Posts about Infill
It's commonly accepted that we should build up around public transit, but how can you do it in a way that respects existing neighborhoods? Yesterday, I visited Mission Meridian Village in South Pasadena, California, a project that shows how to do just that.
Designed by New Urbanist architects Moule & Polyzoides and developed in a public-private partnership between the city and Creative Housing Associates, Mission Meridian Village opened in 2003 across from the then-new South Pasadena Gold Line station, which connects to downtown Los Angeles.
The project is located next just off of Mission Street, a quaint shopping district like Old Town Takoma Park where light-rail trains glide past coffeehouses and bakeries. Closer to Mission Street is a larger commercial building with shops and loft apartments, while behind it are a mix of apartments, townhomes, and single-family homes that seem to blend into the surrounding neighborhood of humble Craftsman bungalows. An underground parking garage, with spaces for residents and commuters, runs under the entire site.
From the street, you see a row of duplexes, each of which has a similar scale and uses the same materials as existing homes. The only hint that these aren't ordinary houses are the little paths that lead into 3 lush courtyards, where you'll find entrances to the other homes.
All of this happens on 1.65 acres, about a fourth bigger than a football field. With about 67 homes, Mission Meridian Village has a density of 40 homes per acre, but it doesn't feel crowded. Each house has its own private outdoor space, be it a porch, a patio or a balcony. Meanwhile, residents have eagerly embraced the shared courtyards. Chairs and tables spill out from patios into the space, while kids' toys lie on the ground, waiting for the next game.
Mission Meridian Village is a great example of how to provide much-needed housing in a way that gives residents open space and a feeling of community. It's also an example for how to build better suburban neighborhoods where a car isn't mandatory. Most importantly, however, it's an example of how to add to a community while respecting what's already there.
Check out this slideshow of Mission Meridian Village.
Forward-thinking New Orleanians started putting stickers on abandoned buildings and other places they wish were more than they are.
Borrowing the idea, minus the physical tagging of properties, we bring you the first installment of "I Wish This Were...", where GGW contributors imagine a better use for vacant properties and poorly-conceived public spaces in the DC area.
This one focuses on the Bloomingdale, Eckington and Truxton Circle neighborhoods of Northwest and Northeast DC. All photos by the author, who is a Bloomingdale resident.
Local developer Brian Brown almost came to agreement with two restauranteurs to turn this lovely late 19th-century firehouse, at the northwest corner of North Capitol St and Quincy Pl NW, into a 2-story bar and restaurant. Both deals fell through due to lack of financing. Let us hope that a committed investor comes forward.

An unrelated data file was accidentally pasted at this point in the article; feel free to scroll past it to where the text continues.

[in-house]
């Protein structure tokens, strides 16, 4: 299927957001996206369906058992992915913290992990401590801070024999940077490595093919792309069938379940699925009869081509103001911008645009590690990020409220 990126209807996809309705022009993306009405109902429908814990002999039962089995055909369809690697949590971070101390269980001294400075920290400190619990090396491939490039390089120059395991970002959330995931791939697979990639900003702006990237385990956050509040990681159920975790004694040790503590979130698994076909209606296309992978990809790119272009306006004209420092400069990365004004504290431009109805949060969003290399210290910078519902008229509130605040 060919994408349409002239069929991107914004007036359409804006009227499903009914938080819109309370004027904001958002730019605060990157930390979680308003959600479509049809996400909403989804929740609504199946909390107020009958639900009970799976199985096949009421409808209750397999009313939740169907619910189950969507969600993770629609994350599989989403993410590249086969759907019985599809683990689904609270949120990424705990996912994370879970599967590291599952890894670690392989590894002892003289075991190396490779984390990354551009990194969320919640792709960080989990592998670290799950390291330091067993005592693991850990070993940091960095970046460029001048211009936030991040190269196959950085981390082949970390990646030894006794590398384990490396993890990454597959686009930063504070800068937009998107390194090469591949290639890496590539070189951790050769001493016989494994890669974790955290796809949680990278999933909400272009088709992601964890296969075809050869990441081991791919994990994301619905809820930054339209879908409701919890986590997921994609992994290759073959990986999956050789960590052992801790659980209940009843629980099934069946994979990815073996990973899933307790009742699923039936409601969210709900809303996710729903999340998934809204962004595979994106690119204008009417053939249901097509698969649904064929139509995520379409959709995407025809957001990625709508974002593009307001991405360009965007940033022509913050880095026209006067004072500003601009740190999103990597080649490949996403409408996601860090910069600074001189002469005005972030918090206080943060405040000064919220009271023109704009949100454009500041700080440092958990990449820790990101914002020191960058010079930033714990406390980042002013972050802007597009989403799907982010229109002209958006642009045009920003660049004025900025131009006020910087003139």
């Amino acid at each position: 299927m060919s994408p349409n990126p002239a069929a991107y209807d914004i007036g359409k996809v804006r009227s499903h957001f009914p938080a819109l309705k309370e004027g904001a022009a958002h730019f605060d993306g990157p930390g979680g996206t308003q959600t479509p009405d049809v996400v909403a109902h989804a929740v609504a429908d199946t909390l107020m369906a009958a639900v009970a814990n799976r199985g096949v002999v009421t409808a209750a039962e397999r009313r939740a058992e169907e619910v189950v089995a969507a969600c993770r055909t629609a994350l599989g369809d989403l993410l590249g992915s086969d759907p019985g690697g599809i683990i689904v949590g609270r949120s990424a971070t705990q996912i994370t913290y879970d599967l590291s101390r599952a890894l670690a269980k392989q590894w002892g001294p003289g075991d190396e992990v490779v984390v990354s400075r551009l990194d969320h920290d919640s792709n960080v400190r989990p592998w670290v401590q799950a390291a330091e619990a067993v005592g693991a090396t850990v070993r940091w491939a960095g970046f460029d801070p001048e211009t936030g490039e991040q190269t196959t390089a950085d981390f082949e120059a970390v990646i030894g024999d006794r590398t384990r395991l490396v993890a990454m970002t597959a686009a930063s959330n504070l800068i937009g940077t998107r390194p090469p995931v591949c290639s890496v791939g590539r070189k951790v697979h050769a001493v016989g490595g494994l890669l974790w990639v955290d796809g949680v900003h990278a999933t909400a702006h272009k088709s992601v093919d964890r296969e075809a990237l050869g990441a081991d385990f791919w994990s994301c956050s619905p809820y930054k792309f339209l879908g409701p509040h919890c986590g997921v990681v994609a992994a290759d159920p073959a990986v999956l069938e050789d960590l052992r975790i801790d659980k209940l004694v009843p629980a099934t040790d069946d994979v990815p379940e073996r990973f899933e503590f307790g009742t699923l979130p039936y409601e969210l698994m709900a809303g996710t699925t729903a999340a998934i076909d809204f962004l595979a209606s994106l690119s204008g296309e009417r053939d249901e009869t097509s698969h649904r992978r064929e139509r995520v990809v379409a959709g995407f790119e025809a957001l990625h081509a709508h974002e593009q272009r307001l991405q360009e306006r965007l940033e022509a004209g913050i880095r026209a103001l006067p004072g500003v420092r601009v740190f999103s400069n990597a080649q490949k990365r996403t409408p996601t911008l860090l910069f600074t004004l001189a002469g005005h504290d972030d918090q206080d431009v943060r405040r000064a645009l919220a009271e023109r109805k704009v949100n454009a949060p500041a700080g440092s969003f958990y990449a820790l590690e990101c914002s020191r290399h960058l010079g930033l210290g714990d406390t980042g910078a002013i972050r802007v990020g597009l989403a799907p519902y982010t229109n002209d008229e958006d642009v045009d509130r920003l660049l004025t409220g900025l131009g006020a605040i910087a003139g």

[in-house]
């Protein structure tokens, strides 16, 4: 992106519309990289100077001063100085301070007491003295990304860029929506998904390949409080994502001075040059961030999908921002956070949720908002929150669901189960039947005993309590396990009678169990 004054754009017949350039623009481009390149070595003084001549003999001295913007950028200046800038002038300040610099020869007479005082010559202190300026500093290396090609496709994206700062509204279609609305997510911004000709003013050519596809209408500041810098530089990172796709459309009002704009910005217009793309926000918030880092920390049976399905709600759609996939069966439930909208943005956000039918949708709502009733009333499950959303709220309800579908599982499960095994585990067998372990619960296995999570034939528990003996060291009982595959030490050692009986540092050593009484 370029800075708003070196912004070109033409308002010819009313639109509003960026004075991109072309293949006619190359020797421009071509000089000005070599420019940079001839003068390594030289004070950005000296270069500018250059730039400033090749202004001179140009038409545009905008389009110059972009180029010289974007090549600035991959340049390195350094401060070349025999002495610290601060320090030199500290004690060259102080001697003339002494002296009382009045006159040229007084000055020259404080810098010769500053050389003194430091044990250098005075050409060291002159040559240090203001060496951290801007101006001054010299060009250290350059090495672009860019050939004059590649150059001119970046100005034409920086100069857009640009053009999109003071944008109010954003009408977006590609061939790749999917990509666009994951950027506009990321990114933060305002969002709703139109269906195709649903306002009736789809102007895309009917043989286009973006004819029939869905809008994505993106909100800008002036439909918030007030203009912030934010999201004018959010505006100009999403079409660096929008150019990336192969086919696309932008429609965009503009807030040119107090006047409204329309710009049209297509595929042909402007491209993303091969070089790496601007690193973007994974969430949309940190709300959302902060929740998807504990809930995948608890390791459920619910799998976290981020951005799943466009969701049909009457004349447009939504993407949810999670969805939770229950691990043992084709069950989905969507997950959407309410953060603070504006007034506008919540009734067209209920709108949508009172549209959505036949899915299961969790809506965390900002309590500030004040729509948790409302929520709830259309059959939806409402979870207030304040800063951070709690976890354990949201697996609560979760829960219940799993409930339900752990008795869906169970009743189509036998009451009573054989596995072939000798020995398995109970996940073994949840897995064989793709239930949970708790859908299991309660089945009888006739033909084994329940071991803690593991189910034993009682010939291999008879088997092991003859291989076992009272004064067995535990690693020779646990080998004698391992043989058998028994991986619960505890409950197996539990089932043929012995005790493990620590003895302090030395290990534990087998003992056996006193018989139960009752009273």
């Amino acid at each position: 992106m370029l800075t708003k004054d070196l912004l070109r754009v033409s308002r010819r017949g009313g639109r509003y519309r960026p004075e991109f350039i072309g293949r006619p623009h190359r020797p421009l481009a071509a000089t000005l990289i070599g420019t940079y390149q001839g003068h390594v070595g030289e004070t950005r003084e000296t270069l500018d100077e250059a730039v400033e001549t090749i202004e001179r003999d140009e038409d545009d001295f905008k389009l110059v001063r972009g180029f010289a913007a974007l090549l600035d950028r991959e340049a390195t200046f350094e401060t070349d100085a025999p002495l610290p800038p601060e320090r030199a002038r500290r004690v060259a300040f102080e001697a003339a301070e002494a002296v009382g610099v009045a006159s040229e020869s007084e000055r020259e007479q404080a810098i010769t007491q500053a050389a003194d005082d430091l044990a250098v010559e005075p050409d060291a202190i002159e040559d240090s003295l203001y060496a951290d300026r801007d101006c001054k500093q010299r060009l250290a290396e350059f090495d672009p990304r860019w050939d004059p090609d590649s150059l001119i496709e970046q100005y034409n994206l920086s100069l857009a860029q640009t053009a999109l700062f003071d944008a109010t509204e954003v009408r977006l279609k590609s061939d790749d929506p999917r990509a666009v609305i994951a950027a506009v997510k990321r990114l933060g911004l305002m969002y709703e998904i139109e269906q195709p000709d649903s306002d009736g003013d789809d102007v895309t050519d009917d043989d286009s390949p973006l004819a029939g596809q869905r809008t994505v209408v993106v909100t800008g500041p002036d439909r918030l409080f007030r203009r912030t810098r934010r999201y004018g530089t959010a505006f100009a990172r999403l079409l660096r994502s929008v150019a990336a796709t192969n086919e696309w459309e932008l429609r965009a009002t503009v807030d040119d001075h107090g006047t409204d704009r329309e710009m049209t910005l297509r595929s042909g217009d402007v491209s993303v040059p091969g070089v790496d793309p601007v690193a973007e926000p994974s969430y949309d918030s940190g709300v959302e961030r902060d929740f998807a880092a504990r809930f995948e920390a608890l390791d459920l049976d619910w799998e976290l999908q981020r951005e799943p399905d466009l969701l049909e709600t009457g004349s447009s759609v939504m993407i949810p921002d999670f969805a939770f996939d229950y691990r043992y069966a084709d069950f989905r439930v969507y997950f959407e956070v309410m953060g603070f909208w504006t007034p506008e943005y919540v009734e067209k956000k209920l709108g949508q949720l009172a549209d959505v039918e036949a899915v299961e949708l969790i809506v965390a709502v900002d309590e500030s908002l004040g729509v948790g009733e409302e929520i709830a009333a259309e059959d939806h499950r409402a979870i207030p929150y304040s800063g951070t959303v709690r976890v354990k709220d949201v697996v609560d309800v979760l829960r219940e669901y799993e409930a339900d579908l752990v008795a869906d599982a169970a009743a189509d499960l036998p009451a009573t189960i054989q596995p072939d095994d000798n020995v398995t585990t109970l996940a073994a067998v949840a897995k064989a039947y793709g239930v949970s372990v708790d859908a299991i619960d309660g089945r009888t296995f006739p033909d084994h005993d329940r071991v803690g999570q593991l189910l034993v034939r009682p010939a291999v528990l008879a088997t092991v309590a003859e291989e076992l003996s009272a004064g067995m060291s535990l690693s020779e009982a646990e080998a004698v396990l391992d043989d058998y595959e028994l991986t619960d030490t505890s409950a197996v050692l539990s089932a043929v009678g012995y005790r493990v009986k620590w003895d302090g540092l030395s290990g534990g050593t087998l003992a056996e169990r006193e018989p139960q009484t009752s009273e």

This site of a former Esso service station at the northwest corner of Florida Ave and North Capitol St NW, behind "Truxton Park," has been vacant for many years as developers have been unwilling to pay to decontaminate the site. A 3 or 4-story affordable apartment building with a neighborhood grocery or shop on the ground floor would be ideally suited for this prime real estate at the junction of two heavily-used Metrobus lines.
The DC government owns this lot at Florida Avenue and Q Street NW and condemned the boarded-up building (which appears to have had retail space) in August 2009. OECD reports that 'affordable housing' is planned here. Homes here should be architecturally similar to the rowhouses to the right (west), perhaps with retail or office space mixed in. The rooftop of a 2-story building here would afford a view of the Capitol and Washington Monument.
The District or a developer should transform this "L'Enfant wedge" at Florida Avenue & R Street NW into a welcoming space similar to the one with the LeDroit Park gate at Florida & T Street NW.
As I recently suggested, imagine this mini-highway decked over to become a tree-lined plaza framing the view of the Capitol dome.
Bloomingdale already boasts some fine examples of smart urban design:
N Street NW, between Connecticut Avenue and North Capitol Street, has horrible pavement. It's rutted, full of potholes, and patched so poorly that it's a stretch in places to call it a paved street. But N Street NW has other holes as well.
Gaps in its urban fabric. Small lots big enough for a rowhouse and nothing more. These lots don't lend to exciting speculation, like the large developments including City Center DC or The Yards, but small infill development projects are having an easier time getting financing in the current sour economy. Progress is happening here, things are moving forward, unlike those large projects.
Here are pictures of a couple of them (the photos are already a few weeks old, so progress has made things look different from what you see here):
Left: 907 N Street, NW before. The lot is full of Ailanthus trees. Image from Google Street View. Right: 907 N Street, NW after.
Cross-posted at The District Curmudgeon.
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